Marengo               8.4    8.1    7.6    7.2    6.9    6.6    6.3
Iowa City            11.0   10.9   10.8   10.5    9.4    9.1    9.1
Lone Tree             7.0    6.4    6.0    5.5    4.3    3.8    3.7
Columbus Jct         12.6   12.3   11.4   10.8   10.2    9.4    9.2
Wapello              14.5   14.3   13.5   13.0   12.3   11.4   11.2
Oakville              4.5    4.3    3.6    3.1    2.4    1.7    1.5

:English River
Kalona                4.2    4.2    4.0    3.8    3.6    3.3    3.2

:Des Moines River
Keosauqua            12.7   12.2   11.8   11.4   10.9   10.7   10.6
St Francisville       9.8    9.2    8.6    8.1    7.4    7.1    7.0

:Fox River
Wayland               1.6    1.6    1.5    1.5    1.4    1.4    1.4

:Pecatonica River
Freeport              6.5    6.3    5.6    5.0    4.5    4.1    3.9

:Rock River
Como                  5.8    5.4    4.9    4.3    3.8    3.3    3.1
Joslin                8.2    7.8    7.2    6.3    5.6    5.0    4.7
Moline                9.4    9.2    9.0    8.6    8.4    8.1    8.0

:Green River
Geneseo               4.5    4.5    4.3    4.1    3.9    3.5    3.4

:La Moine River
Colmar                2.7    2.6    2.6    2.6    2.5    2.4    2.3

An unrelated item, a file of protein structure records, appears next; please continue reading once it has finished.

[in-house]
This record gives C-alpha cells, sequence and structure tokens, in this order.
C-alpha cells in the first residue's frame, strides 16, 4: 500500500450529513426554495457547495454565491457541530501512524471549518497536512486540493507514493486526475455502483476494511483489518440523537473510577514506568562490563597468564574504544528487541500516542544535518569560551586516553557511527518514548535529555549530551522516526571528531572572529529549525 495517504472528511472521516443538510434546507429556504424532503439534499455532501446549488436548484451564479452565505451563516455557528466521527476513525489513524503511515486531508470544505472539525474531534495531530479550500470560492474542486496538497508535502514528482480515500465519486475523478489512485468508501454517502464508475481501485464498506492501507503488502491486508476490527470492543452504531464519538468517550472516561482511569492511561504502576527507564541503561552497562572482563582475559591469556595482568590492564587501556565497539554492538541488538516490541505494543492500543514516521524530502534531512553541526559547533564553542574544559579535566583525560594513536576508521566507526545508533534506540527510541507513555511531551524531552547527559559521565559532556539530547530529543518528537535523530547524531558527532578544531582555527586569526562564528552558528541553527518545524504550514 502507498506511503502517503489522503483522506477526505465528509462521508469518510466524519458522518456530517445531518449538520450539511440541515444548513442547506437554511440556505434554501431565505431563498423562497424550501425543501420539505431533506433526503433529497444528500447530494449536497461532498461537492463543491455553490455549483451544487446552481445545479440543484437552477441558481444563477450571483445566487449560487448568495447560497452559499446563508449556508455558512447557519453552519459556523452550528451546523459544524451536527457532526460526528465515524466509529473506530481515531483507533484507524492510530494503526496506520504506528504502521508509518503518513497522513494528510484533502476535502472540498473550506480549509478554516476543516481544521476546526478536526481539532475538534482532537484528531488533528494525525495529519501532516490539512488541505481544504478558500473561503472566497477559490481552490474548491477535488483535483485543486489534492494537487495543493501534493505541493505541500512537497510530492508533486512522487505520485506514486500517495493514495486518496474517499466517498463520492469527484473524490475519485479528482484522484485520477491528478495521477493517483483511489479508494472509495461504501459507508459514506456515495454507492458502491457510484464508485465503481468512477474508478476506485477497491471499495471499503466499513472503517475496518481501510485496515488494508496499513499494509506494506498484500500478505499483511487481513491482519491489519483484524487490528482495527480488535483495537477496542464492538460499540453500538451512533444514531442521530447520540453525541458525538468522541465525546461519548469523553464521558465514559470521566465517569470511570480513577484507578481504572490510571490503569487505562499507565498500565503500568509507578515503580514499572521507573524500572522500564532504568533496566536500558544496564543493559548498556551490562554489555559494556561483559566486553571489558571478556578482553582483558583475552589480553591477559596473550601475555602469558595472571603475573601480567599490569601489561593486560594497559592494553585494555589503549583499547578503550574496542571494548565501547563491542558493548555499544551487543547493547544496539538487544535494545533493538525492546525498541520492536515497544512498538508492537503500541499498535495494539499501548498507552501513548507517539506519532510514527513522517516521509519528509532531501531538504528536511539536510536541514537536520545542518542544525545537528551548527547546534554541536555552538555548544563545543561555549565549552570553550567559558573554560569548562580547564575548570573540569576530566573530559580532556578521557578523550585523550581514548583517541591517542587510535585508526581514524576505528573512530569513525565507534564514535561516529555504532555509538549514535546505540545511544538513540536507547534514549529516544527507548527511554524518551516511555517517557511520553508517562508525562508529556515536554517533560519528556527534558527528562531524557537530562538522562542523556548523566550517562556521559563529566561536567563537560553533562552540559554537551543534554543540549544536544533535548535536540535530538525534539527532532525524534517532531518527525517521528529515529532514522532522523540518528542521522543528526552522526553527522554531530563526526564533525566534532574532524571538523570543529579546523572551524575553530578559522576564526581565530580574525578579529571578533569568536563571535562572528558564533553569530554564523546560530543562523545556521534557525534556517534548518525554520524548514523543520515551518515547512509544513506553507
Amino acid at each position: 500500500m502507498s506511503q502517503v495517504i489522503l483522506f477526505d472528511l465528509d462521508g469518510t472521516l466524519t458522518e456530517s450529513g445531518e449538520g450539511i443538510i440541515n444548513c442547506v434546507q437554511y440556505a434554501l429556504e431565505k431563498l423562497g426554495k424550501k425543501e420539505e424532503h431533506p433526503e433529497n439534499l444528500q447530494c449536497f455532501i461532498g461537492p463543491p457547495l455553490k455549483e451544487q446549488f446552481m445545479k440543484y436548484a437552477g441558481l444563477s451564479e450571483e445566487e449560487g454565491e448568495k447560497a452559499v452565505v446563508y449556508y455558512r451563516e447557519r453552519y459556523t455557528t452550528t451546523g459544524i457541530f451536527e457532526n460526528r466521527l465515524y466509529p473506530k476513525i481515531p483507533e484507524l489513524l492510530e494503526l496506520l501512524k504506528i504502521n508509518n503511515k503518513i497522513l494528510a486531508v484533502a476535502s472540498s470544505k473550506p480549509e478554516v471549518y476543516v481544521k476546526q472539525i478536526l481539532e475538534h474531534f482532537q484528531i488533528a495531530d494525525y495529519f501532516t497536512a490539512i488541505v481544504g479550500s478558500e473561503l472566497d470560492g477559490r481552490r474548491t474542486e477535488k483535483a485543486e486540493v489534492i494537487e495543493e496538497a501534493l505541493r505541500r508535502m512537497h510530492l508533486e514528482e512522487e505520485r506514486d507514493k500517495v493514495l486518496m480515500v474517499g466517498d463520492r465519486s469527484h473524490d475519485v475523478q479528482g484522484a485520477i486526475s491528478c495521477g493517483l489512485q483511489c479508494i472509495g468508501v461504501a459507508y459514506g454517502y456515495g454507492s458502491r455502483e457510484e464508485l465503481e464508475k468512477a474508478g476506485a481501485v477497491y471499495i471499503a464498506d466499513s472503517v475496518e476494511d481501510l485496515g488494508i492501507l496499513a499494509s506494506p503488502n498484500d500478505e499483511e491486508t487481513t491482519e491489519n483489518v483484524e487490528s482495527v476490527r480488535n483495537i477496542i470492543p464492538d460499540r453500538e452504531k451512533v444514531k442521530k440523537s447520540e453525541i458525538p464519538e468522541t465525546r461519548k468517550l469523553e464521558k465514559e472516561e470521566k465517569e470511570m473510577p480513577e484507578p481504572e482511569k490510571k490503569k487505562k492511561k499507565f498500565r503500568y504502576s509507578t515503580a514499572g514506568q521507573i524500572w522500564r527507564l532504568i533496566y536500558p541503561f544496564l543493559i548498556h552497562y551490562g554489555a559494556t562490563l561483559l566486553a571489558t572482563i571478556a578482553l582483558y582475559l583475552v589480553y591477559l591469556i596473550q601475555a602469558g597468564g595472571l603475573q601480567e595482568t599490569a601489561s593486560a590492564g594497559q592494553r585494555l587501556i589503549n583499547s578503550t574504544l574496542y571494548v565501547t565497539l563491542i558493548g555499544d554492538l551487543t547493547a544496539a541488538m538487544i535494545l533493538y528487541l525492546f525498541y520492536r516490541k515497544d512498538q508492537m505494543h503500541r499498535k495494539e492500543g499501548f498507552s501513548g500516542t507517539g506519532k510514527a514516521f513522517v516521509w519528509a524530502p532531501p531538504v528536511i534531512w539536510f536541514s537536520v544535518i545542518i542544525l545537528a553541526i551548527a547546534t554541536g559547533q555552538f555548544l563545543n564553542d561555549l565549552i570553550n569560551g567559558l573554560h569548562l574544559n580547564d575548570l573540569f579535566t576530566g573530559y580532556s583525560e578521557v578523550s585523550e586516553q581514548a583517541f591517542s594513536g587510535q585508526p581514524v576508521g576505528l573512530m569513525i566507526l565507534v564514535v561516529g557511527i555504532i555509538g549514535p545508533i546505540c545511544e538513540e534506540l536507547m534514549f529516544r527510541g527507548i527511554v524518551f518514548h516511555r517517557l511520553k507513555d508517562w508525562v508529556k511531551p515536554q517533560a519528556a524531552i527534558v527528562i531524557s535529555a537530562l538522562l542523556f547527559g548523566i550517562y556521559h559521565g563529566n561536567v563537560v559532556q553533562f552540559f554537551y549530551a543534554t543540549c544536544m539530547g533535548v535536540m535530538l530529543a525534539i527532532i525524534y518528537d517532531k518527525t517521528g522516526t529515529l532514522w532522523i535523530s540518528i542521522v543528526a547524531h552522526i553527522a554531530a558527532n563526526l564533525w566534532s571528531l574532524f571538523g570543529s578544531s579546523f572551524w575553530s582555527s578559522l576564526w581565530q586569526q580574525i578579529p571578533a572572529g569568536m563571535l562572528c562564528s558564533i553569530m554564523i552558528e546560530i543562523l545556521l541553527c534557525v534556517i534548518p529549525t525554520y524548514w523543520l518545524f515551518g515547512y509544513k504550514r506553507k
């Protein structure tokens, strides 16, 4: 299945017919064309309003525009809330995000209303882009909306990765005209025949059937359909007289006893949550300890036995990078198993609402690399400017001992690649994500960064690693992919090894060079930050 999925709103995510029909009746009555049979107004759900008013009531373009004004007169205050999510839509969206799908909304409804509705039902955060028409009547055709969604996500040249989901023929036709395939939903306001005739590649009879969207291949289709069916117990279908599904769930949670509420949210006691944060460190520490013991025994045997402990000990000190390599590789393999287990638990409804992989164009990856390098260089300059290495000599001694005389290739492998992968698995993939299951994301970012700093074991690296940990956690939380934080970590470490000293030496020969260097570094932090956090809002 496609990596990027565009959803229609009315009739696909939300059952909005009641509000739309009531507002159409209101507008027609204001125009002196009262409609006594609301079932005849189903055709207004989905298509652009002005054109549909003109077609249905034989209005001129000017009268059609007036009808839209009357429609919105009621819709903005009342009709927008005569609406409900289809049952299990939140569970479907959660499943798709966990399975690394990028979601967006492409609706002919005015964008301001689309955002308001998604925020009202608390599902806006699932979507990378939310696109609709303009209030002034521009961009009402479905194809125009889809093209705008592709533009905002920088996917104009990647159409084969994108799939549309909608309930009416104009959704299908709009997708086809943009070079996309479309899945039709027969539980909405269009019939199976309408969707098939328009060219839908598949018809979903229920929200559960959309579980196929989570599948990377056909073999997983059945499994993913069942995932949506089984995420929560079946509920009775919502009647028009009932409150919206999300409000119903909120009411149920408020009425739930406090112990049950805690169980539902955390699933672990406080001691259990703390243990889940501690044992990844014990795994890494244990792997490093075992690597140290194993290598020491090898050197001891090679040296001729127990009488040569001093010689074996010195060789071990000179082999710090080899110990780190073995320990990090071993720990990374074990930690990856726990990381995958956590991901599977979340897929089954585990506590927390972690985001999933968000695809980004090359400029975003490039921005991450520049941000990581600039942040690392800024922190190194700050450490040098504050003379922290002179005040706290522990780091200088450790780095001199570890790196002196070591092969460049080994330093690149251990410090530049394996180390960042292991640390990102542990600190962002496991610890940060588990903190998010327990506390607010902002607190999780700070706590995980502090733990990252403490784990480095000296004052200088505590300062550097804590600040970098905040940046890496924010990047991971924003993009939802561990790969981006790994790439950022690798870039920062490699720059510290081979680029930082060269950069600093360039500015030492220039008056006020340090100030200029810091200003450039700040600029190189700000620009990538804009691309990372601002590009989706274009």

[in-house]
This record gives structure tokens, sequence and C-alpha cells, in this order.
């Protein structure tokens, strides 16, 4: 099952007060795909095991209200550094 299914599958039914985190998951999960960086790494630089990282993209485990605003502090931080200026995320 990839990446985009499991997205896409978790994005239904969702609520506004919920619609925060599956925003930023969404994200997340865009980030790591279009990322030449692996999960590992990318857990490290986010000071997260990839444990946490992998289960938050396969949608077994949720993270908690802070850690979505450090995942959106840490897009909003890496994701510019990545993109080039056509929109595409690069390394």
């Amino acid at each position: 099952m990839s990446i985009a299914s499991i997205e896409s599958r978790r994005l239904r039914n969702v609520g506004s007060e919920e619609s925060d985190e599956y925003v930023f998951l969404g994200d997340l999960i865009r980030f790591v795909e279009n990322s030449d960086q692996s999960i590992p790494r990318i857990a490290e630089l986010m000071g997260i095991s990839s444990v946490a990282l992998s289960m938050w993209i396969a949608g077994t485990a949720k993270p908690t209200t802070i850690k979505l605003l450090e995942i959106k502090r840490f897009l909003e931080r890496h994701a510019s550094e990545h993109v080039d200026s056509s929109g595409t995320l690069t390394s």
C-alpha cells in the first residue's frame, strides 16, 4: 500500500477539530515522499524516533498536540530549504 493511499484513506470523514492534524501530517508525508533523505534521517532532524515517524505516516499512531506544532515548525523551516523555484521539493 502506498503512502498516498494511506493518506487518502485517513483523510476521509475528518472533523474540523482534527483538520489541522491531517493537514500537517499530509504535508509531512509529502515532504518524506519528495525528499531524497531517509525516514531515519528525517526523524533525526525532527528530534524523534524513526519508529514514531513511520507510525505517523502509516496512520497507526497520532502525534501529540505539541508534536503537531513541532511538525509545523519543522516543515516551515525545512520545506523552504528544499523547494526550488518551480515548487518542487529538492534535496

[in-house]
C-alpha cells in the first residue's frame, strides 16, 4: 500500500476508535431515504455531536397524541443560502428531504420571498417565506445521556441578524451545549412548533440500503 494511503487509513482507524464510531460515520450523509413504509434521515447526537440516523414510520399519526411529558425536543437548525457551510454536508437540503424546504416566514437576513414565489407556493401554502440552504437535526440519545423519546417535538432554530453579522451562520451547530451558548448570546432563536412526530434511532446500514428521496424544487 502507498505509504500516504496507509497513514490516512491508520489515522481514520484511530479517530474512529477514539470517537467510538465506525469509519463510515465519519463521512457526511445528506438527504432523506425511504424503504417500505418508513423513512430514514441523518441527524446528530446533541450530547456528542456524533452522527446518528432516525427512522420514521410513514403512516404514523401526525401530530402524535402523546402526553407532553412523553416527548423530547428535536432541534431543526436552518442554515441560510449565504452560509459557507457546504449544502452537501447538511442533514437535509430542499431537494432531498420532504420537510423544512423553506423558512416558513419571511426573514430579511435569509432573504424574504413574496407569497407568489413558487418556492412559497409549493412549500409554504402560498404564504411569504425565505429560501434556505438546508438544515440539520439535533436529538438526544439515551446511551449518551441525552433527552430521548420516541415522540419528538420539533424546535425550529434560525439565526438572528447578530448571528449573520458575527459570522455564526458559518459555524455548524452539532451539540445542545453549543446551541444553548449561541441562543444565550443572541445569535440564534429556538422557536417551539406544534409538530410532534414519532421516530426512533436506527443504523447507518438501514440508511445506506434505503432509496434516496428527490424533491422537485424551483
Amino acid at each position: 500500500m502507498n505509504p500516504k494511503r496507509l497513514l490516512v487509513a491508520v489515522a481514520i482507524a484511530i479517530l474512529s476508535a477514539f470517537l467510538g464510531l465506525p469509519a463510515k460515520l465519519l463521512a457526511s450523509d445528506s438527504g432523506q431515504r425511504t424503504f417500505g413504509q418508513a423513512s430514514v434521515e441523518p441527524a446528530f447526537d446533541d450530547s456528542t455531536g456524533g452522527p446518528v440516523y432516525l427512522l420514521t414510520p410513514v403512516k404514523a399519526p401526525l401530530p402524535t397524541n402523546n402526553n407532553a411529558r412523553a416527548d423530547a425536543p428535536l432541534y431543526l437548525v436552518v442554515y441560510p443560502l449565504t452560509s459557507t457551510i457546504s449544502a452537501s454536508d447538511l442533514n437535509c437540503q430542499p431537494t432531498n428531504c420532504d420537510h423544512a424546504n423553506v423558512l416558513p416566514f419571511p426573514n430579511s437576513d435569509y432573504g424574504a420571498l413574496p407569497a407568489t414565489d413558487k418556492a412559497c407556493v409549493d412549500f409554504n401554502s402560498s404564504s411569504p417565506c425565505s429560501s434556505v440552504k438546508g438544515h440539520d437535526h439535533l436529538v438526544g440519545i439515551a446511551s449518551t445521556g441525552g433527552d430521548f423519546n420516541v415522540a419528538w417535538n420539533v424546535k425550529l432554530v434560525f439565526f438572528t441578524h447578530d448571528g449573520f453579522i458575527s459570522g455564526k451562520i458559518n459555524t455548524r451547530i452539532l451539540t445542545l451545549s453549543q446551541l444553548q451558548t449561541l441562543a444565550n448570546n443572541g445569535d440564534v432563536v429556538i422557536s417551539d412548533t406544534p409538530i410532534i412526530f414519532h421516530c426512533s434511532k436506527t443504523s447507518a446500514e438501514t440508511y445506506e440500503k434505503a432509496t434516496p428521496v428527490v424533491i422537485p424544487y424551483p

These long-range probabilistic outlooks contain forecast values that
are calculated using multiple season scenarios from 30 or more years
of climatological data, including current conditions of the
river, soil moisture, snow cover, and 30 to 90 day long-range
outlooks of temperature and precipitation. By providing a range of
probabilities, the level of risk associated with long-range planning
decisions can be determined. These probabilistic forecasts are part
of the National Weather Service`s Advanced Hydrologic Prediction
Service (AHPS).

Information in this outlook has been collected from numerous sources,
including the United States Geological Survey (USGS), the US Army
Corps of Engineers (USACE), the Midwest Regional Climate Center
(MRCC), the National Drought Monitor, NOAA`s Climate Prediction
Center (CPC), and the National Operational Remote Sensing Center
(NOHRSC).

Weather and water information for the local area, including the
statistical data available in graphical format can be found at the
following location: weather.gov/dvn. Additional information can be
found at the North Central River Forecast Center`s website at:
weather.gov/ncrfc.

There will be a second issuance of the 2017 Spring Flood and Water
Resources Outlook to update information. This outlook will be issued
March 2, 2017.

Any questions concerning this outlook can be directed to:

Jessica Brooks
Service Hydrologist
National Weather Service Quad Cities
9050 Harrison St
Davenport, IA 52806
563-391-7094 ext 493
jessica.brooks@noaa.gov

$$